The Bailey’s Women’s Prize for Fiction Shortlist Giveaway: The Paying Guests by Sarah Waters

Giveaway now closed.

As you know, the shortlist for the Bailey’s Women’s Prize for Fiction was announced last Monday evening. Before that happened, the people behind the Bailey’s Prize contacted me (along with other bloggers and book clubs) to see if I wanted to help involve more people in reading the shortlisted books. Of course I did! On Friday, the package below arrived at my house and that meant I had five copies of The Paying Guests by Sarah Waters to give away to five of you.

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I’m sure most of you are familiar with Sarah Waters. She’s written six books and won a host of awards as well as having been shortlisted for both the Man Booker Prize and the Women’s Fiction Prize three times. To tell you more about The Paying Guests, I’ve republished my review below, underneath which are the details of how you can win a copy.

London, 1922. The city is trying to rebuild itself after the war – not just in terms of the buildings but also its people: those who have been to war and returned injured and scarred – physically and mentally; those who made decisions that otherwise would have been considered rash; those who now find themselves in financial difficulties.

Frances Wray, 26, and her mother live in Champion Hill. Following the death of Frances’ father and her brother during the war, they fall into the latter of the categories listed above. In order to try and prevent them losing their family home, they decide to take some lodgers. As the novel begins, they are waiting for Mr and Mrs Barber to arrive. When they do, Frances helps with unloading the van:

Over his shoulder Frances caught a glimpse of what was inside it: a mess of bursting suitcases, a tangle of chair and table legs, bundle after bundle of bedding and rugs, a portable gramophone, a wicker birdcage, a bronze-effect ashtray on a marble stand…The thought that all these items were about to be brought into her home – and that this couple, who were not quite the couple she remembered, who were younger, and brasher, were going to bring them, and set them out, and make their own home, brashly, among them – the thought brought on a flutter of panic. What on earth had she done? She felt as though she was opening up the house to thieves and invaders.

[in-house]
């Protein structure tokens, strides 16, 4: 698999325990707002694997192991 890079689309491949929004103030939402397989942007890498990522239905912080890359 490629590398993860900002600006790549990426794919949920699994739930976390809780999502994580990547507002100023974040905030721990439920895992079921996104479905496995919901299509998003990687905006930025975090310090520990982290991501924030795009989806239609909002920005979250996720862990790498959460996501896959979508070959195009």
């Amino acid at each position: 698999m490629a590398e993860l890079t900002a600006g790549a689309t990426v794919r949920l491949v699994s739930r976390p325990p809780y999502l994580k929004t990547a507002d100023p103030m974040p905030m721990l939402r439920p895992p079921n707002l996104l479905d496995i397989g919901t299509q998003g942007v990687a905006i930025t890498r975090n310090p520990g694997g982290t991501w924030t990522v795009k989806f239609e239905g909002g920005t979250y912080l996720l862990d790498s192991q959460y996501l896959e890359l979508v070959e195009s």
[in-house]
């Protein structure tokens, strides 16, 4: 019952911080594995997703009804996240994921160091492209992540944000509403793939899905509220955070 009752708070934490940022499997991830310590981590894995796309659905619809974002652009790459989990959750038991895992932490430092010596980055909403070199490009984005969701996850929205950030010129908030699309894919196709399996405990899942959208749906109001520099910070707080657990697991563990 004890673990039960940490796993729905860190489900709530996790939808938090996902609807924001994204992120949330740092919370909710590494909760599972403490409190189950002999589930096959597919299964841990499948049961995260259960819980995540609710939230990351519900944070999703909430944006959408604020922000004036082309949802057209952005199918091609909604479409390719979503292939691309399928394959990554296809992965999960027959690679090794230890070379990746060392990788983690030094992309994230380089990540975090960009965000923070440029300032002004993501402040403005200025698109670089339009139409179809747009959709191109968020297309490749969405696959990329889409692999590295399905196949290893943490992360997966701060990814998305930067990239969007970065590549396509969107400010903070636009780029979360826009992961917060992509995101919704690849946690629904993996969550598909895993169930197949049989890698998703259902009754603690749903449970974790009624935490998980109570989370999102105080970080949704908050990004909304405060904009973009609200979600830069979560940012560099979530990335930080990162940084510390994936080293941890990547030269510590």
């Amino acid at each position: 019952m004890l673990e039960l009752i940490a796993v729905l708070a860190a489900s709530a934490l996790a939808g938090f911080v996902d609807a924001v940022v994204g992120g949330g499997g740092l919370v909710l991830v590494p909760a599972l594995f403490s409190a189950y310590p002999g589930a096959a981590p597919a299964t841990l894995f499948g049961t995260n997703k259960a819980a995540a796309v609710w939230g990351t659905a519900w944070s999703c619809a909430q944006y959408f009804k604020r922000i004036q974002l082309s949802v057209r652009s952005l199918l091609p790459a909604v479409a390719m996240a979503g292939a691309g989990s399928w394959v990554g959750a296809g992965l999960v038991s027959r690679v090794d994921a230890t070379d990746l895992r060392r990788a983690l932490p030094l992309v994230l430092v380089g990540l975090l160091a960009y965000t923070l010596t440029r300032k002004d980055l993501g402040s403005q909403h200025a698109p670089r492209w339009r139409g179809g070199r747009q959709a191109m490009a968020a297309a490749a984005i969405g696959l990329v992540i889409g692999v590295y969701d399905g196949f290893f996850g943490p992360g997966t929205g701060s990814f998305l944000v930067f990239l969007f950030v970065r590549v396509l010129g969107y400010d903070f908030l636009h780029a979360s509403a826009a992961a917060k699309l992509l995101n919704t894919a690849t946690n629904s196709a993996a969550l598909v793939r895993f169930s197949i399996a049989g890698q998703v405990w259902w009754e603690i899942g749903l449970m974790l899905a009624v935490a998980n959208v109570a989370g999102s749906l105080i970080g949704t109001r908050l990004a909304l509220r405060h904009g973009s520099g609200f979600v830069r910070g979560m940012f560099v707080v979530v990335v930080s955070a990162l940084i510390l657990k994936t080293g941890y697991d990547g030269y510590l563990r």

The couple are part of the ‘clerk class’, he works for an insurance company, she, of course, stays at home and decorates their rooms with exotic ornaments and paraphernalia.

At first, Frances seems to see Mr Barber more often – when he is smoking in the back garden, or on his way to or from it. She fears he is teasing her when he speaks to her and quite often his words seem to contain an innuendo. For his part, he seems to have Frances pigeonholed as a stereotypical spinster.

Frances, however, we learn by increments, is a passionate woman – I use the word in both its senses. She was part of the suffrage movement, which was how she met her friend Christina, whom she visits regularly throughout the novel, and also how she came to be arrested. She’s also passionate about the upkeep of her and her mother’s house, which she has taken on since the servants had to be dismissed when they could no longer afford them. She has no qualms about cleaning, even though her mother despairs, and rejects her mother’s call to get Mr Barber when a mouse is found, catching and disposing of it herself.

Eventually, helped by a visit from Mrs Barber’s mother, sisters and nieces and nephews, Frances and Mrs Barber – Lillian – begin a friendship. It is a friendship that will transform both of them in unexpected ways.

‘…”Forgive me, Mrs Barber. I don’t mean to be mysterious. I don’t mean to be maudlin, either. All I’m trying to say, I suppose, is that this life, the life I have now, it isn’t – “ It isn’t the life I was meant to have. It isn’t the life I want! “It isn’t the life I thought I would have,’ she finished.

The Paying Guests considers ideas of class, money, passion, marriage, the aftermath of war, morality and justice. Many of these themes are, of course, significant today and Waters’ treatment of morality and justice, in particular, is challenging and thought-provoking.

I thoroughly enjoyed the novel, I suspect partly because I knew so little about it and I’ve tried to avoid saying too much about the plot here for that reason. It also contains some of Waters’ trademark twists – and they’re delicious!

Waters’ writing is clear and concise. Her style is fluent and so easy to read; I think sometimes the work that goes into creating something so consistently readable is underestimated. Here the writing allows you to become absorbed in Frances’ world, in London in 1922 and not once are you jolted out of it.

The Paying Guests is vintage Waters and spending a few hours in her carefully crafted world will not disappoint.

To win: All you need to do is leave a comment below saying why you’d like to read the book and follow the Bailey’s Prize on either Twitter or Facebook to join in the conversation. The giveaway is UK only and entries will close at 4pm on Friday 24th April. Five winners will be selected at random and notified as soon as possible after the close of entries.

Thanks to the Bailey’s Prize for the giveaway.

Giveaway winners

As I usually do, I’ve allocated everyone a number in order of entry. They are:

1 – Charleyface
2 – Louise Walters
3 – Janet Emson
4 – Alice
5 – Annecdotist
6 – Claire Fuller
7 – CherieSherrie
8 – Cath Barton
9 – HeavenAli
10 – Alison P